In my role as Cabinet Lead for Community Safety, people often concentrate on the ‘hard edged’ aspects of what I am up to. Police. Enforcement officers. Violence. Victims.
I’ve never been a big supporter of Tony Blair, at least when it comes to doing it inside the Labour Party. But one thing I feel that he was absolutely right on was The framing of crime – ‘tough on crime and tough on the causes of crime’ is a wonderful piece of political rhetoric. It perfectly sums up the protection aspect that the state plays for people as they go about their lives, and sums up how the public feel about that role – grateful but expectant. But it also gets to the bottom of something profound, a socialist insight, that crime and disorder are not just caused by the morality of individuals, but by their circumstances and experiences – community, society, and the economy.
For that reason, it would be no good for me to be a ‘hard edged’ community safety type politician without understanding that we can only prevent crime by giving people support, chances in life, and the ability to interact with each other. By using the natural urge people have as active citizens, in charities, faith and community groups. By looking to the things we already have, our assets. Strength. Mutuality. Cohesion.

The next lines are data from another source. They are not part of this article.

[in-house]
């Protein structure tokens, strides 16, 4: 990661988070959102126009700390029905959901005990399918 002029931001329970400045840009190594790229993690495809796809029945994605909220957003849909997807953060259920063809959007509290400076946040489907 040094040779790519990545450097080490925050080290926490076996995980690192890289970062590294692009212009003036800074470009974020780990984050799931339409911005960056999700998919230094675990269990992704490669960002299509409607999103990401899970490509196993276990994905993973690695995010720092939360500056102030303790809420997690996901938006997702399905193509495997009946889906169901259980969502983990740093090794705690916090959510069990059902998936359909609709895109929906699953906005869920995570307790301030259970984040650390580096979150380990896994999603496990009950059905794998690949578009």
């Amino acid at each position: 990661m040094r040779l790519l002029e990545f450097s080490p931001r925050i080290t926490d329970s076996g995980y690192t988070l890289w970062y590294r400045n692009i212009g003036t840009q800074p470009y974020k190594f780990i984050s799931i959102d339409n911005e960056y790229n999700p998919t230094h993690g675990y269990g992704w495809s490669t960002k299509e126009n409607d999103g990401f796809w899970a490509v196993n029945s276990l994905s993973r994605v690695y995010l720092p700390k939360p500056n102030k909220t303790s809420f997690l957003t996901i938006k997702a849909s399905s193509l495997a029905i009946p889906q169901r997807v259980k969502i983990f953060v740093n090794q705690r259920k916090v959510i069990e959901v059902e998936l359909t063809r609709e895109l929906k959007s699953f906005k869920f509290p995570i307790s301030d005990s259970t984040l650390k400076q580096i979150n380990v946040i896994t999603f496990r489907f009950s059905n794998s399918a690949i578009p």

There are many other reasons why people coming together across barriers and understanding each other can make a difference. Consider how easy it can be to be blind to culture-specific problems like FGM, or how norms can differ between people from different backgrounds over mental health, for example. For a moment, let’s think about whether we also consider people equally when some people’s need is greater – can we really say we don’t have a problem with educational attainment for black British-Caribbean boys? Are we honestly able to say that two people are as likely to develop well at work when on grows up on a modest income in a council estate, but another on a house in a private road? How are we treating our recent arrivals, particularly whilst Brexit is going on?
So today we have launched our Stronger Communities Strategy, aimed at getting to the bottom of the toughest issues in our communities, bringing people together around the values we all hold in common, and making sure that all of us come first. You can find out more about it here.
We are far more united and have more in common than that which divides us.